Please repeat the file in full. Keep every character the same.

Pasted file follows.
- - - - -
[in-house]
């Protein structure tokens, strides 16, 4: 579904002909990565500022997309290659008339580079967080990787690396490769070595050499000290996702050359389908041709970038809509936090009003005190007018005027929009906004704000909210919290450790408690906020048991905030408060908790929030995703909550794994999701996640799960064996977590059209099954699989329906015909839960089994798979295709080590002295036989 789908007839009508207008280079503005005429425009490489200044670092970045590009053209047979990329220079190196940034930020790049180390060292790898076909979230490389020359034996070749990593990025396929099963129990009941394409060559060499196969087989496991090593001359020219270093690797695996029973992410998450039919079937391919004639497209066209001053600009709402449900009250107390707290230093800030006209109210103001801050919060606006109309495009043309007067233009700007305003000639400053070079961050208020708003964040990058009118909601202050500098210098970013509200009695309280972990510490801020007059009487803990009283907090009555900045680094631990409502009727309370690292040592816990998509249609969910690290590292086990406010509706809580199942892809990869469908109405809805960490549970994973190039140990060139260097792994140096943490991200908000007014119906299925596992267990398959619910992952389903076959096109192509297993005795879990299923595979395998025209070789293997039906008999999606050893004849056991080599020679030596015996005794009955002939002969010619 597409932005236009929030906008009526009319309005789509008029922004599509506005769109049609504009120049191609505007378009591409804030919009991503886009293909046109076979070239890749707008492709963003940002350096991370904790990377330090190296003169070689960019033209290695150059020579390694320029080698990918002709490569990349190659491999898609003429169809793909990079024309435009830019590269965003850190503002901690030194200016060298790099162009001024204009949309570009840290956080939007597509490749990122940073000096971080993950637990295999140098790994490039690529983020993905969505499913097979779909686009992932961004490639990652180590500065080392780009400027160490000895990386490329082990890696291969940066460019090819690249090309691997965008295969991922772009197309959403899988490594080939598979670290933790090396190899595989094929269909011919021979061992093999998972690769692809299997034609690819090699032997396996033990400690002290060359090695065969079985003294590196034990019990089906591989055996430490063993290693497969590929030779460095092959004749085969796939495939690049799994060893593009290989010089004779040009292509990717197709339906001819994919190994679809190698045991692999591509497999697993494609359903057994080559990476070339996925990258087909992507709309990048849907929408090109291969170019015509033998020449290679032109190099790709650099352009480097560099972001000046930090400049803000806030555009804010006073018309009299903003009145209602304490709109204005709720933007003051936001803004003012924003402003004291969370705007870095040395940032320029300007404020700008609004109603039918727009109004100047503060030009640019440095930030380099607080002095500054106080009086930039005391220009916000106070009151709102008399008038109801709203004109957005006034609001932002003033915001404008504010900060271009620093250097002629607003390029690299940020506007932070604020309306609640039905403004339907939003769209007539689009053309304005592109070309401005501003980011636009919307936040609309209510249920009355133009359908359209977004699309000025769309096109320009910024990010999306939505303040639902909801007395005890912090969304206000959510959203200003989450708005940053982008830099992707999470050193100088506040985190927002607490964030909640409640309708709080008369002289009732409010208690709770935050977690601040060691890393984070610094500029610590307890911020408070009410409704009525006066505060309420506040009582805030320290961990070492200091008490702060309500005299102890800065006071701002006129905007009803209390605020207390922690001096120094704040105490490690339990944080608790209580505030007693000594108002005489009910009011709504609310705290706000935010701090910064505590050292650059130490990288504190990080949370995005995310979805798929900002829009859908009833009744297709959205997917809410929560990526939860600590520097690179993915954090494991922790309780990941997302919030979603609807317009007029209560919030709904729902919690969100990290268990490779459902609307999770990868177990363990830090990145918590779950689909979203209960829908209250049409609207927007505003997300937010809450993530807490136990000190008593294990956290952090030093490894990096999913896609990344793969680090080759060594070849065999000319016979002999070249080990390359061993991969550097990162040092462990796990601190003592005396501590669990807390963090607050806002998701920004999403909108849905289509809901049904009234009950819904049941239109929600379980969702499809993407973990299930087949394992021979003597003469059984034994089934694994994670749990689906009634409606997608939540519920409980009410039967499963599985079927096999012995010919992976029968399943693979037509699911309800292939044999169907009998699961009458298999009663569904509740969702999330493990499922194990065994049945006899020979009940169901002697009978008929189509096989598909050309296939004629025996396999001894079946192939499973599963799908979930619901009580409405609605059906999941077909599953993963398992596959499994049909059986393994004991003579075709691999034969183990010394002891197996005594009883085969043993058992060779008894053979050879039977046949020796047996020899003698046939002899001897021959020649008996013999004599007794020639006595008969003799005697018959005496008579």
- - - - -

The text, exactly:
[in-house]
């Protein structure tokens, strides 16, 4: 579904002909990565500022997309290659008339580079967080990787690396490769070595050499000290996702050359389908041709970038809509936090009003005190007018005027929009906004704000909210919290450790408690906020048991905030408060908790929030995703909550794994999701996640799960064996977590059209099954699989329906015909839960089994798979295709080590002295036989 789908007839009508207008280079503005005429425009490489200044670092970045590009053209047979990329220079190196940034930020790049180390060292790898076909979230490389020359034996070749990593990025396929099963129990009941394409060559060499196969087989496991090593001359020219270093690797695996029973992410998450039919079937391919004639497209066209001053600009709402449900009250107390707290230093800030006209109210103001801050919060606006109309495009043309007067233009700007305003000639400053070079961050208020708003964040990058009118909601202050500098210098970013509200009695309280972990510490801020007059009487803990009283907090009555900045680094631990409502009727309370690292040592816990998509249609969910690290590292086990406010509706809580199942892809990869469908109405809805960490549970994973190039140990060139260097792994140096943490991200908000007014119906299925596992267990398959619910992952389903076959096109192509297993005795879990299923595979395998025209070789293997039906008999999606050893004849056991080599020679030596015996005794009955002939002969010619 597409932005236009929030906008009526009319309005789509008029922004599509506005769109049609504009120049191609505007378009591409804030919009991503886009293909046109076979070239890749707008492709963003940002350096991370904790990377330090190296003169070689960019033209290695150059020579390694320029080698990918002709490569990349190659491999898609003429169809793909990079024309435009830019590269965003850190503002901690030194200016060298790099162009001024204009949309570009840290956080939007597509490749990122940073000096971080993950637990295999140098790994490039690529983020993905969505499913097979779909686009992932961004490639990652180590500065080392780009400027160490000895990386490329082990890696291969940066460019090819690249090309691997965008295969991922772009197309959403899988490594080939598979670290933790090396190899595989094929269909011919021979061992093999998972690769692809299997034609690819090699032997396996033990400690002290060359090695065969079985003294590196034990019990089906591989055996430490063993290693497969590929030779460095092959004749085969796939495939690049799994060893593009290989010089004779040009292509990717197709339906001819994919190994679809190698045991692999591509497999697993494609359903057994080559990476070339996925990258087909992507709309990048849907929408090109291969170019015509033998020449290679032109190099790709650099352009480097560099972001000046930090400049803000806030555009804010006073018309009299903003009145209602304490709109204005709720933007003051936001803004003012924003402003004291969370705007870095040395940032320029300007404020700008609004109603039918727009109004100047503060030009640019440095930030380099607080002095500054106080009086930039005391220009916000106070009151709102008399008038109801709203004109957005006034609001932002003033915001404008504010900060271009620093250097002629607003390029690299940020506007932070604020309306609640039905403004339907939003769209007539689009053309304005592109070309401005501003980011636009919307936040609309209510249920009355133009359908359209977004699309000025769309096109320009910024990010999306939505303040639902909801007395005890912090969304206000959510959203200003989450708005940053982008830099992707999470050193100088506040985190927002607490964030909640409640309708709080008369002289009732409010208690709770935050977690601040060691890393984070610094500029610590307890911020408070009410409704009525006066505060309420506040009582805030320290961990070492200091008490702060309500005299102890800065006071701002006129905007009803209390605020207390922690001096120094704040105490490690339990944080608790209580505030007693000594108002005489009910009011709504609310705290706000935010701090910064505590050292650059130490990288504190990080949370995005995310979805798929900002829009859908009833009744297709959205997917809410929560990526939860600590520097690179993915954090494991922790309780990941997302919030979603609807317009007029209560919030709904729902919690969100990290268990490779459902609307999770990868177990363990830090990145918590779950689909979203209960829908209250049409609207927007505003997300937010809450993530807490136990000190008593294990956290952090030093490894990096999913896609990344793969680090080759060594070849065999000319016979002999070249080990390359061993991969550097990162040092462990796990601190003592005396501590669990807390963090607050806002998701920004999403909108849905289509809901049904009234009950819904049941239109929600379980969702499809993407973990299930087949394992021979003597003469059984034994089934694994994670749990689906009634409606997608939540519920409980009410039967499963599985079927096999012995010919992976029968399943693979037509699911309800292939044999169907009998699961009458298999009663569904509740969702999330493990499922194990065994049945006899020979009940169901002697009978008929189509096989598909050309296939004629025996396999001894079946192939499973599963799908979930619901009580409405609605059906999941077909599953993963398992596959499994049909059986393994004991003579075709691999034969183990010394002891197996005594009883085969043993058992060779008894053979050879039977046949020796047996020899003698046939002899001897021959020649008996013999004599007794020639006595008969003799005697018959005496008579």